Coinbase CLO Paul Grewal: SEC’s Interpretation of ‘Investment Contract’ Violates Law
Paul Grewal, CLO of Coinbase, one of the largest U.S.-based cryptocurrency exchanges, has accused the U.S. Securities and Exchange Commission (SEC) of violating the law by assessing what constitutes an investment contract. Grewal’s reasoning comes from the Supreme Court of the United States’ (SCOTUS) decision thwarting President Biden’s student loan forgiveness program using the so-called “major questions doctrine.”
Coinbase CLO Blasts SEC’s ‘Investment Contract’ Interpretation
Paul Grewal, chief legal officer of Coinbase, has railed against the U.S. Securities and Exchange Commission’s (SEC) position regarding classifying some cryptocurrency assets as securities. According to Grewal, the SEC’s assessment of what constitutes an investment contract is wrong and transgresses current regulations.
The SEC’s interpretation of ‘investment contract’ violates the law.
Furthermore, Grewal affirms that the SEC’s actions go beyond violating thew law, given that it claims it has the authority to enforce rules for all cryptocurrency assets classified as securities. He explained:
The ‘economic and political significance’ of falsely claiming authority over all digital assets other than BTC is not just ‘staggering,’ but untethered to the fundamental requirement that there be enforceable rights between enterprise and purchaser.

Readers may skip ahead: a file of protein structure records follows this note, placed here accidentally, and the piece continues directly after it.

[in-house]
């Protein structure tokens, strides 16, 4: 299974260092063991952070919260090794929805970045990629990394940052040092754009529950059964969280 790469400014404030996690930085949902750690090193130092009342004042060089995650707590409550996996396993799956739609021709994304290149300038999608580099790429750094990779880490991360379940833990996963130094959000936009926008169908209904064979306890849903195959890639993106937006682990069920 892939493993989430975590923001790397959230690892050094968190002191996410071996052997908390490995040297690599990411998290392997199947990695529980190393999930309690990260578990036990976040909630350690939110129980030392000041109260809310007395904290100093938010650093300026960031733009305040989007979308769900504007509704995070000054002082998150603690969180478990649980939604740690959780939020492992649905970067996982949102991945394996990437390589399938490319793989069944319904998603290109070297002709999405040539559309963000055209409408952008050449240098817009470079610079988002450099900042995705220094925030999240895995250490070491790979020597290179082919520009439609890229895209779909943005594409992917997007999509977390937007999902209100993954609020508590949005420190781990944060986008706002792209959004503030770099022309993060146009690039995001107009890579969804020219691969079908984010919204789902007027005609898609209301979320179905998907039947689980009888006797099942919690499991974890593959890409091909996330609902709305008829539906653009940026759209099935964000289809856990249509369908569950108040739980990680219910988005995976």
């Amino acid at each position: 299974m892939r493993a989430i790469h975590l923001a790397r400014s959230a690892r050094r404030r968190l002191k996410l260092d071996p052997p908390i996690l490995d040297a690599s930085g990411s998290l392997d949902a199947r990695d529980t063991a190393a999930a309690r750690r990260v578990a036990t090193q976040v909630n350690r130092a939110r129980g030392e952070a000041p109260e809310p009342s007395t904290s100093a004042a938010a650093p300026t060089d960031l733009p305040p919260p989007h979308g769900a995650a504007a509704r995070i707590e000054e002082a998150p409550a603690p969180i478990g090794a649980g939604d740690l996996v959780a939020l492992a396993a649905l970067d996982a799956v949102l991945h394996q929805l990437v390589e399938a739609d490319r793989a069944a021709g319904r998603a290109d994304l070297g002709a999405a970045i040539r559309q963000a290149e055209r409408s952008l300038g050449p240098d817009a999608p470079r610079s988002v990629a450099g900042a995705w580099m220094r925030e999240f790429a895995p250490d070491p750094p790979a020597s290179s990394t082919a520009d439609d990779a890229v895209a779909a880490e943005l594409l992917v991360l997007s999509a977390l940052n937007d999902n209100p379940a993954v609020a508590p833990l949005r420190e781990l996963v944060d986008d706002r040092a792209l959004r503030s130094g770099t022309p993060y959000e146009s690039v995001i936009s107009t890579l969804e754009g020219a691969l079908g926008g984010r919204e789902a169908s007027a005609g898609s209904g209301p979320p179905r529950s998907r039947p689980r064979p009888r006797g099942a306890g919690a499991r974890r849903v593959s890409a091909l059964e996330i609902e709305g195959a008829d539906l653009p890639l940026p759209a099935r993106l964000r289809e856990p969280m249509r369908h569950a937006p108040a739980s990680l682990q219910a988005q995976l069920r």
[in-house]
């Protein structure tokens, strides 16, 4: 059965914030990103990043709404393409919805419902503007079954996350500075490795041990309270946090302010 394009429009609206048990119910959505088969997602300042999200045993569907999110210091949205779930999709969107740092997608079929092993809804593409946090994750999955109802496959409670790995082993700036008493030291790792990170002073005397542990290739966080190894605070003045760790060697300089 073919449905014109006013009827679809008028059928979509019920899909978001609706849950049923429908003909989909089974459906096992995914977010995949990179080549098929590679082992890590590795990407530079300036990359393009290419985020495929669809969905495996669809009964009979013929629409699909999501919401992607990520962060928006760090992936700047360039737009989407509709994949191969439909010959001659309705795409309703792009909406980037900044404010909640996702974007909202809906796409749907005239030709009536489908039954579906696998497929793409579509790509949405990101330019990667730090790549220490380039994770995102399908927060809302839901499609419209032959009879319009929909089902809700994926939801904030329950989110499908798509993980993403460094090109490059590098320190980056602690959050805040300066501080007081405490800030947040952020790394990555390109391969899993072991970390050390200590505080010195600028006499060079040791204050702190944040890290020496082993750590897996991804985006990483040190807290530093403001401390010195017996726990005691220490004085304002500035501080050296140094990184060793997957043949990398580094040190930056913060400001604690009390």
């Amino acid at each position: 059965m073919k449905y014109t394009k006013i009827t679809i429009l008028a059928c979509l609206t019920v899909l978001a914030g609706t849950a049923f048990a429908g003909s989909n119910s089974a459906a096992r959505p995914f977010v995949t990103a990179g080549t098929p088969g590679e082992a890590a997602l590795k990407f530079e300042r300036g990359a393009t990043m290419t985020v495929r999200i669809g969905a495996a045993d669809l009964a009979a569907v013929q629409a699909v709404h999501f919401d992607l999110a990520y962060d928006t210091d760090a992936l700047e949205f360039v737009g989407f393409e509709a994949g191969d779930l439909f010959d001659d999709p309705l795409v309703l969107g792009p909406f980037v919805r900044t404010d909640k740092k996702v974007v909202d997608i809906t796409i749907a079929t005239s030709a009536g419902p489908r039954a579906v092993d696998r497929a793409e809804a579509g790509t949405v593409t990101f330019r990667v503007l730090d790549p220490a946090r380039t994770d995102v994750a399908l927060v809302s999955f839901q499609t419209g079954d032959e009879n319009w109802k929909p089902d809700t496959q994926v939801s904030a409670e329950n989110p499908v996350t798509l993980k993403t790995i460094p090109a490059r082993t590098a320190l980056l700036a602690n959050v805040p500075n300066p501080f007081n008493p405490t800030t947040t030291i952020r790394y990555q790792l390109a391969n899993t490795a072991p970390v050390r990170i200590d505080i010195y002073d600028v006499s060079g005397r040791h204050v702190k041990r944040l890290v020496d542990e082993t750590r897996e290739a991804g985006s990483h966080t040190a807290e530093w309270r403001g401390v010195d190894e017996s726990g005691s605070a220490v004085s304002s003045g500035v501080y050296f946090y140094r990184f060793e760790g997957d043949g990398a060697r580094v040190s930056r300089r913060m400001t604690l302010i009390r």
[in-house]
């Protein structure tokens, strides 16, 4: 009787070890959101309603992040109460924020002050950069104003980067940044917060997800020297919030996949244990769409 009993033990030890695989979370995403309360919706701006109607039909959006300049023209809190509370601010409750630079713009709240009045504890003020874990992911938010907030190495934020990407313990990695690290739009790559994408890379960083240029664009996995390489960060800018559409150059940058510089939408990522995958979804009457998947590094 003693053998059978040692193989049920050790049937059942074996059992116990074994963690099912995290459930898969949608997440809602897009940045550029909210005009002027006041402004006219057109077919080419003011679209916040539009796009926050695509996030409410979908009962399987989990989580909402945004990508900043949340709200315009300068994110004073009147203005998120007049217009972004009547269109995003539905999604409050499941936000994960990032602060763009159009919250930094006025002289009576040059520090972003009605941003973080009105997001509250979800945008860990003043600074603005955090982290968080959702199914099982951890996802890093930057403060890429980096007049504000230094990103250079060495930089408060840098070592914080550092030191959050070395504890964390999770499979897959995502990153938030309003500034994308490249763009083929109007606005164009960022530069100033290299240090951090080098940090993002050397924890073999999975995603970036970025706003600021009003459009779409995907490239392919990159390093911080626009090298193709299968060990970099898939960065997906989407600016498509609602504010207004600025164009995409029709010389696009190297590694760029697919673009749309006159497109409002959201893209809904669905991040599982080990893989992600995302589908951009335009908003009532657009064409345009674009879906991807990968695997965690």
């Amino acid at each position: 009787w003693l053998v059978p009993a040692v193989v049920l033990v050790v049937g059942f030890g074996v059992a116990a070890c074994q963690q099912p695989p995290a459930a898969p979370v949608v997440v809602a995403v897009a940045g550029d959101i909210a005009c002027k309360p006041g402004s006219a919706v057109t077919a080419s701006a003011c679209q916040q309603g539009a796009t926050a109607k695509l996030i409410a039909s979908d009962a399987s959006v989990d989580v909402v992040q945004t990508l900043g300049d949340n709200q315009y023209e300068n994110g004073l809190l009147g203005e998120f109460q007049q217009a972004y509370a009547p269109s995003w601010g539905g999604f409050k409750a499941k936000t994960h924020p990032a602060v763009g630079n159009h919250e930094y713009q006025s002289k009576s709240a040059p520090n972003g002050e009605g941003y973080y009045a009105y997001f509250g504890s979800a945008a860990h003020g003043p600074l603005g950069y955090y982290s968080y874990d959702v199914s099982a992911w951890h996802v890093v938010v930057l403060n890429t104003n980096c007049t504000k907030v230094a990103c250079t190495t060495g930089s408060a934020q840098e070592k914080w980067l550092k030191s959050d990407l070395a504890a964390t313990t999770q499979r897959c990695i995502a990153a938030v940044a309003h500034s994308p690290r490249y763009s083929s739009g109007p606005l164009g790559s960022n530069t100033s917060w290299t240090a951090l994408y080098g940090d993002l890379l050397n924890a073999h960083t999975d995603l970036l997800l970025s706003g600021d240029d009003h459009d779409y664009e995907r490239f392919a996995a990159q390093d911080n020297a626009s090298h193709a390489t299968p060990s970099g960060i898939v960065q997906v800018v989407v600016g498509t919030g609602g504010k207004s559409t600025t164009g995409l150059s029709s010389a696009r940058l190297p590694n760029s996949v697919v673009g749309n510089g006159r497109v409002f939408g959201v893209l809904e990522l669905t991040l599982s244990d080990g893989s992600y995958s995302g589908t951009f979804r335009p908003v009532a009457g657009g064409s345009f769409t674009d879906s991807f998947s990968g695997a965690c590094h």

Grewal’s reasoning comes from his examination of the Supreme Court of the United States (SCOTUS) ruling in the Biden v. Nebraska case, where the court struck down the Biden administration’s $430 billion student loan forgiveness program.
The Major Questions Doctrine
Grewal believes the reasoning for applying the major questions doctrine in the Biden v. Nebraska case can be used in Coinbase’s case, where the exchange is battling the SEC, being accused of unregistered brokerage and securities violations.
According to Harvard Law School professor Noah Feldman, the major questions doctrine idea is that “if the executive branch does something the court considers really big and really new, then the court will look to see if Congress really authorized it. Absent clear congressional authority, the court will strike it down.”
Coinbase introduced the major questions doctrine in its recent filing against the SEC’s complaint, arguing that the SEC’s new interpretation of the securities law would have to be rejected because Congress would have to regulate the issue first to establish standards regarding digital assets.
Grewal added to this idea, explaining:
Congress isn’t just capable of fixing standards by theoretically passing legislation in the future, it’s actively working to do that right now. This isn’t even a close call.
What do you think about Coinbase CLO Paul Grewal’s allegations? Tell us in the comment section below.